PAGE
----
LumberJocks

Switching sharpening systems

  • Advertise with us

« back to Hand Tools forum

Forum topic by rfusca posted 07-15-2013 02:36 PM 1531 views 2 times favorited 21 replies Add to Favorites Watch
View rfusca's profile

rfusca

155 posts in 1310 days


07-15-2013 02:36 PM

For my hand sharpening system, I’ve been doing scary sharp. I like the results, but dealing with the paper is a serious PITA. So, I’ve been looking at switching to the EZE-LAP diamond sharpening stones. The plan is to get the coarse, fine, and super fine. Then finish with a strop with green honing compound.
My concern is if the super fine is ‘fine enough’ before going to the green compound? It says its 1200 grit. I’ve been going considerable higher with paper first.

Will this work well – or do I need something after the super fine, before the green compound?

(Also, I recently switch the lathe chisels sharpening to a Harbor Freight belt sharpening system ala Jim Echter and LOVE IT.)

-- Chris S., North Atlanta, GA - woodworker,DBA, cook, photographer


21 replies so far

View waho6o9's profile

waho6o9

7179 posts in 2044 days


#1 posted 07-15-2013 02:43 PM

Enjoy around a half an hour of some serious sharpening
with Brian Burns.
https://www.youtube.com/watch?v=WO_M95qDdAQ

View PurpLev's profile

PurpLev

8523 posts in 3115 days


#2 posted 07-15-2013 02:57 PM

1200 grit is fairly low on the ‘finishing scale’ – when doing scary sharp I would go to at least 2000 which is also not exactly on the ‘high’ rates of 4000-8000 which people seem to be going.

-- ㊍ When in doubt - There is no doubt - Go the safer route.

View Mauricio's profile

Mauricio

7115 posts in 2618 days


#3 posted 07-15-2013 04:14 PM

Chris, I’ve been doing the Paul Sellers system you are describing for a few months now. I was skeptical as well as you until I saw him in person at the WW show. All he works at the show is pine and after seeing his end grain I had no doubt it was sharp.

I love this sharpening system! I’ve been using it for a while now and it works great.

The thing I do different is that after working the bevel of the iron, I rub the bur off with a couple of strokes on some old 2000 paper I have on glass. Its only two strokes so the paper lasts forever.

Paul Sellers rubs the bur off on the 1200 grit stone but his is well broken in and mine is new and a little course.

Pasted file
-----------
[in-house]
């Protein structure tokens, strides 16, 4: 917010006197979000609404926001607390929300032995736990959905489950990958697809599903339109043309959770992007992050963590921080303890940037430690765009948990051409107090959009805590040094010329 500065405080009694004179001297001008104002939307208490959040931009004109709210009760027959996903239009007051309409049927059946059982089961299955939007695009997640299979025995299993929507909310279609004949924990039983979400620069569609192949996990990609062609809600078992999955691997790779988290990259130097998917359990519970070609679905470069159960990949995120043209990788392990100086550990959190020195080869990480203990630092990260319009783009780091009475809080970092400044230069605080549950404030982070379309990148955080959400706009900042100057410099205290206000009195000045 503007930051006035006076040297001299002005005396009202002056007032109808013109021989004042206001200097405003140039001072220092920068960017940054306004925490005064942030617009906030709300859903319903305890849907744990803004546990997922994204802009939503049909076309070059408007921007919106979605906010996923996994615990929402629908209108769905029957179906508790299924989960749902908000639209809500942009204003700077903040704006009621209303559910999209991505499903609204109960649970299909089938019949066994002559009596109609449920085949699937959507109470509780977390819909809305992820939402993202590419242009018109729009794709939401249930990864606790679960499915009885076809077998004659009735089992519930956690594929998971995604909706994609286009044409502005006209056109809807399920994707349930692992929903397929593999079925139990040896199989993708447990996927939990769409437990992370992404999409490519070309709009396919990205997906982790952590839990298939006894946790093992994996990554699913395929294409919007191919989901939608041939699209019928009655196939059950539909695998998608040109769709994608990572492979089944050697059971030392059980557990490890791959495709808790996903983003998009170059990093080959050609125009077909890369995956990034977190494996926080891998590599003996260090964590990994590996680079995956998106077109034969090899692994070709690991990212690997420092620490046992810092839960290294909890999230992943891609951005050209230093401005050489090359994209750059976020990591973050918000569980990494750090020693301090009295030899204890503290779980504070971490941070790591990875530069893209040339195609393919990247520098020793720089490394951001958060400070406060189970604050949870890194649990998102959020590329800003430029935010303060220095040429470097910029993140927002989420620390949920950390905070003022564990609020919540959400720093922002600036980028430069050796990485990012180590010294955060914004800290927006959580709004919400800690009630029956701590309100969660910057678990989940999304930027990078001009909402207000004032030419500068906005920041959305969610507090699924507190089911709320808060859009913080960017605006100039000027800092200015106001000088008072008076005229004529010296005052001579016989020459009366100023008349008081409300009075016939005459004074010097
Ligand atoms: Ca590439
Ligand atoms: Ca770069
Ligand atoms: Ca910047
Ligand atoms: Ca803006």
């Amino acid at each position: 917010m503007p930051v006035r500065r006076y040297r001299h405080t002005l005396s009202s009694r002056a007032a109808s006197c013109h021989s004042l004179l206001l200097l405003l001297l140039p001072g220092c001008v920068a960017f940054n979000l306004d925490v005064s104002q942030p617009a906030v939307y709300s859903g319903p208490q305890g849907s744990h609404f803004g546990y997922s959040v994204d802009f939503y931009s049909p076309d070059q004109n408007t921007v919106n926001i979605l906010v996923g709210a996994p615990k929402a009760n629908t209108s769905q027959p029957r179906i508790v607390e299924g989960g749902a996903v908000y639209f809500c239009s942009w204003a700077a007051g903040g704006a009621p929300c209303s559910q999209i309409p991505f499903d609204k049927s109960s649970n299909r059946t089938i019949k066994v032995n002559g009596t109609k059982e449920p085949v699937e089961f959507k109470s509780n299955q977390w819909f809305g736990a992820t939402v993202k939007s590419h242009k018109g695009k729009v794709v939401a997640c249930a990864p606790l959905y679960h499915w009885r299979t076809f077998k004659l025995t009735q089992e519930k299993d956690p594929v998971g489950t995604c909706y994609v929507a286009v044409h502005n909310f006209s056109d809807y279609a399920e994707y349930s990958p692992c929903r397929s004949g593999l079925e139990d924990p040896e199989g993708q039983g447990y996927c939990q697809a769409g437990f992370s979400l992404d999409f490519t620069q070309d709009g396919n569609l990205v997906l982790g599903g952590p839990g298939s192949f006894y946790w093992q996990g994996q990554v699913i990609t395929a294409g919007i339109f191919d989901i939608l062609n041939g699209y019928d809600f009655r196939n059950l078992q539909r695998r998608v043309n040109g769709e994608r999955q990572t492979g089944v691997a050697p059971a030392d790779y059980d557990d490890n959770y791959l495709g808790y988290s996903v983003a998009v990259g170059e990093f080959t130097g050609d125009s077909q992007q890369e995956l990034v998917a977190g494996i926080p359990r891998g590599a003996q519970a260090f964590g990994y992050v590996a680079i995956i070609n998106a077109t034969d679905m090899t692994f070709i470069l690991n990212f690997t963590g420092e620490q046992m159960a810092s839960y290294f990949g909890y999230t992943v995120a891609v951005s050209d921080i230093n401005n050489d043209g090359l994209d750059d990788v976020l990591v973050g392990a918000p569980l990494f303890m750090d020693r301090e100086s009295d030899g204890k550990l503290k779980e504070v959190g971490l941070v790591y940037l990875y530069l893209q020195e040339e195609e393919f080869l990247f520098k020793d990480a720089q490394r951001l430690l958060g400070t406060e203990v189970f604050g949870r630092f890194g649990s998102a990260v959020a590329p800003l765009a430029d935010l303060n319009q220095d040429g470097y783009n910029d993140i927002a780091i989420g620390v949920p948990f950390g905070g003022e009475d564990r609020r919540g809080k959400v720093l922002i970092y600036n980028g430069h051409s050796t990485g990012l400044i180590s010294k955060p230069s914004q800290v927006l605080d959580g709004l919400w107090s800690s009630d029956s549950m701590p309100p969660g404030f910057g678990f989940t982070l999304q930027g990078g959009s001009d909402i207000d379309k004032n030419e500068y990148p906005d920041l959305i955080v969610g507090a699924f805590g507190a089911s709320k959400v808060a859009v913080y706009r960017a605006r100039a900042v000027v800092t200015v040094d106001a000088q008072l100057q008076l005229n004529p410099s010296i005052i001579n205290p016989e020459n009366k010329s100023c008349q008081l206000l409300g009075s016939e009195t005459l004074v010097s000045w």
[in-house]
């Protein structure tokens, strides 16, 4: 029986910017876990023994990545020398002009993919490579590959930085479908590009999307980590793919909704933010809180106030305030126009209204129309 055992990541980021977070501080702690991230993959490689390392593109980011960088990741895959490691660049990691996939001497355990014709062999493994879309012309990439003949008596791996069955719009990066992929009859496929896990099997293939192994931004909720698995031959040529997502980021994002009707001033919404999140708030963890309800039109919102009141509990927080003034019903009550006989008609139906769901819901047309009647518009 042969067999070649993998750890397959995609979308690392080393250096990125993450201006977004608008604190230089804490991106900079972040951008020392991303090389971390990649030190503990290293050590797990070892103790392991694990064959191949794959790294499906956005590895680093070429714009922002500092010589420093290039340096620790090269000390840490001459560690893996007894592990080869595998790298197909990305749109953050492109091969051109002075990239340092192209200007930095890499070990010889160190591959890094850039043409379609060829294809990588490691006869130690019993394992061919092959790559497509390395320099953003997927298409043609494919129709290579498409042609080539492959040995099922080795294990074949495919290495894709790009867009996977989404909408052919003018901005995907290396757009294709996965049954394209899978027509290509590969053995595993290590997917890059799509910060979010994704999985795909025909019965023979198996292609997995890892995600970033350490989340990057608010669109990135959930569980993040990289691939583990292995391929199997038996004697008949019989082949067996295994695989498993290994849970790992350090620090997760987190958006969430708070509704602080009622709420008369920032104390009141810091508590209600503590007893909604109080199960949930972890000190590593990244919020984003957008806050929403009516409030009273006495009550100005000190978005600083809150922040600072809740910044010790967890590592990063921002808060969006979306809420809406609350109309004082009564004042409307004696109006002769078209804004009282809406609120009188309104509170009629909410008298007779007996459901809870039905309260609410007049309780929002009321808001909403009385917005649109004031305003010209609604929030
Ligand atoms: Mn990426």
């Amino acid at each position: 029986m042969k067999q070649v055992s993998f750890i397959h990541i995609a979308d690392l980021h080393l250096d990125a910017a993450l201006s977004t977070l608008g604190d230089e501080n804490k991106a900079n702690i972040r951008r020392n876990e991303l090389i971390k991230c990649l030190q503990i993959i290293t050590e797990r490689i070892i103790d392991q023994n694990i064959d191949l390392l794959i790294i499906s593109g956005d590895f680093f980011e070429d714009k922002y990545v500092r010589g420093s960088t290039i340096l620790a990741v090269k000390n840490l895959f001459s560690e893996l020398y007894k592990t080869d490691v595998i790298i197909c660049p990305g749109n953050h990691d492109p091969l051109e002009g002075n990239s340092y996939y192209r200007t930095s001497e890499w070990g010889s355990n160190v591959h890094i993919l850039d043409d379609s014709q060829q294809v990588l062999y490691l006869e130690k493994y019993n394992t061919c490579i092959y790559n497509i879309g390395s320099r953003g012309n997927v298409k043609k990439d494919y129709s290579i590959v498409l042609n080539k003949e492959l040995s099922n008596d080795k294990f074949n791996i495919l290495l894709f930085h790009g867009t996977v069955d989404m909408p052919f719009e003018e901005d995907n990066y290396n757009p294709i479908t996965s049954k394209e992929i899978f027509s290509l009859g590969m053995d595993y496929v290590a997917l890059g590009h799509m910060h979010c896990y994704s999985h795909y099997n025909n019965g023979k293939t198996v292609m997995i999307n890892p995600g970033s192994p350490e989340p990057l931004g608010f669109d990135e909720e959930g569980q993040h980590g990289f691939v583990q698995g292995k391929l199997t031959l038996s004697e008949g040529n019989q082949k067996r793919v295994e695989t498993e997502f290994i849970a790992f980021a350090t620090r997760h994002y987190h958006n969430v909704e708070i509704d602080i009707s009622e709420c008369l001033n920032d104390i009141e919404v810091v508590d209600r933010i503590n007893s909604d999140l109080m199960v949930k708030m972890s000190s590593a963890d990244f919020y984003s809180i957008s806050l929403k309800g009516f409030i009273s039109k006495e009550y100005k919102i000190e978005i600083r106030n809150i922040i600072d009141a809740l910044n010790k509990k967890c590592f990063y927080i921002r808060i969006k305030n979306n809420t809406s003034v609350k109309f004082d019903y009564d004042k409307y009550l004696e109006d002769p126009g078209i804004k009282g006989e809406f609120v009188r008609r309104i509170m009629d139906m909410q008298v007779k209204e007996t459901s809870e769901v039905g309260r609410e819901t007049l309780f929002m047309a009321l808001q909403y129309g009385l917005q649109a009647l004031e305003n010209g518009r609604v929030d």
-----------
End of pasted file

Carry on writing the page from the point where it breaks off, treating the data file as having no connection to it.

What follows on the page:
Look at it this way, going to 8000 grit water stone might give you better edge retention in theory but at what cost in time? All the water and mess, flattening, etc…

With the diamond stones and strop you refresh the edge easily in under a minute. It all leads to less procrastination to sharpen which means you will always have sharp tools.

-- Mauricio - Woodstock, GA - "Confusion is the Womb of Learning, with utter conviction being it's Tomb" Prof. T.O. Nitsch

View Mauricio's profile

Mauricio

7115 posts in 2618 days


#4 posted 07-15-2013 04:17 PM

Oh and use the Glass cleaner from the dollar store as a lubricant. Not Windex! There is something about the cheap stuff that keeps the swarf from rusting on your stones.

-- Mauricio - Woodstock, GA - "Confusion is the Womb of Learning, with utter conviction being it's Tomb" Prof. T.O. Nitsch

View rfusca's profile

rfusca

155 posts in 1310 days


#5 posted 07-15-2013 04:21 PM

Sweet, glad to hear from somebody who has it. I’m setting up a little sharpening station that will have the lathe sharpener out and the diamond stones and all ‘ready to go’...so hopefully I shouldn’t have any excuse!

-- Chris S., North Atlanta, GA - woodworker,DBA, cook, photographer

View Mauricio's profile

Mauricio

7115 posts in 2618 days


#6 posted 07-15-2013 04:25 PM

Yeah, a dedicated sharpening station is key!

-- Mauricio - Woodstock, GA - "Confusion is the Womb of Learning, with utter conviction being it's Tomb" Prof. T.O. Nitsch

View MaroonGoon's profile

MaroonGoon

280 posts in 1425 days


#7 posted 07-15-2013 04:47 PM

BigRedKnothead got me on oilstones with the Veritas MKII sharpening jig and I am very happy with the system. Any system is good though, I know someone who is dead set on scary sharp and another person set on oilstones and another person set on waterstones. To each his own. Find which one you like and go for it.